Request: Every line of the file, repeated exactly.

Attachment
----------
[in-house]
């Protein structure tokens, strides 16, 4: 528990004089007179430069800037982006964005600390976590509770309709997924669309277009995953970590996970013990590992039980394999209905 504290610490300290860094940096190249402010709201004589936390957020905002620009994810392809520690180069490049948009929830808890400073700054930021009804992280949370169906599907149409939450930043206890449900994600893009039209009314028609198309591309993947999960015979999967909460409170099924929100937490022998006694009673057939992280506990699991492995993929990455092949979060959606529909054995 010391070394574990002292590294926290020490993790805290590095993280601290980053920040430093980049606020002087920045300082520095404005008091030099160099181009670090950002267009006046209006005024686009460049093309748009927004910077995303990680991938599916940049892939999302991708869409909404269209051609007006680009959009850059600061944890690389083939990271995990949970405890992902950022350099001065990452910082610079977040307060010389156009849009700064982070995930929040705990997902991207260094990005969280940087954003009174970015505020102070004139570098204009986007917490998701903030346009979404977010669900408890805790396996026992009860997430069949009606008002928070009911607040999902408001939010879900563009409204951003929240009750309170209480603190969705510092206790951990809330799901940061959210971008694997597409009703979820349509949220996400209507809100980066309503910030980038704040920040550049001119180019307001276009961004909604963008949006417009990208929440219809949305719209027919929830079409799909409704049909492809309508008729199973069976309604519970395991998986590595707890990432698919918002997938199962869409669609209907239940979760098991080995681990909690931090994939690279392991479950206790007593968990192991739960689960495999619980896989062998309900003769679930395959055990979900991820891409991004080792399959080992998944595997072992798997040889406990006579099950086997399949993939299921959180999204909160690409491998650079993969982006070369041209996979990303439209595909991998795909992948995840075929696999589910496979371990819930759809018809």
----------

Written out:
[in-house]
């Protein structure tokens, strides 16, 4: 528990004089007179430069800037982006964005600390976590509770309709997924669309277009995953970590996970013990590992039980394999209905 504290610490300290860094940096190249402010709201004589936390957020905002620009994810392809520690180069490049948009929830808890400073700054930021009804992280949370169906599907149409939450930043206890449900994600893009039209009314028609198309591309993947999960015979999967909460409170099924929100937490022998006694009673057939992280506990699991492995993929990455092949979060959606529909054995 010391070394574990002292590294926290020490993790805290590095993280601290980053920040430093980049606020002087920045300082520095404005008091030099160099181009670090950002267009006046209006005024686009460049093309748009927004910077995303990680991938599916940049892939999302991708869409909404269209051609007006680009959009850059600061944890690389083939990271995990949970405890992902950022350099001065990452910082610079977040307060010389156009849009700064982070995930929040705990997902991207260094990005969280940087954003009174970015505020102070004139570098204009986007917490998701903030346009979404977010669900408890805790396996026992009860997430069949009606008002928070009911607040999902408001939010879900563009409204951003929240009750309170209480603190969705510092206790951990809330799901940061959210971008694997597409009703979820349509949220996400209507809100980066309503910030980038704040920040550049001119180019307001276009961004909604963008949006417009990208929440219809949305719209027919929830079409799909409704049909492809309508008729199973069976309604519970395991998986590595707890990432698919918002997938199962869409669609209907239940979760098991080995681990909690931090994939690279392991479950206790007593968990192991739960689960495999619980896989062998309900003769679930395959055990979900991820891409991004080792399959080992998944595997072992798997040889406990006579099950086997399949993939299921959180999204909160690409491998650079993969982006070369041209996979990303439209595909991998795909992948995840075929696999589910496979371990819930759809018809």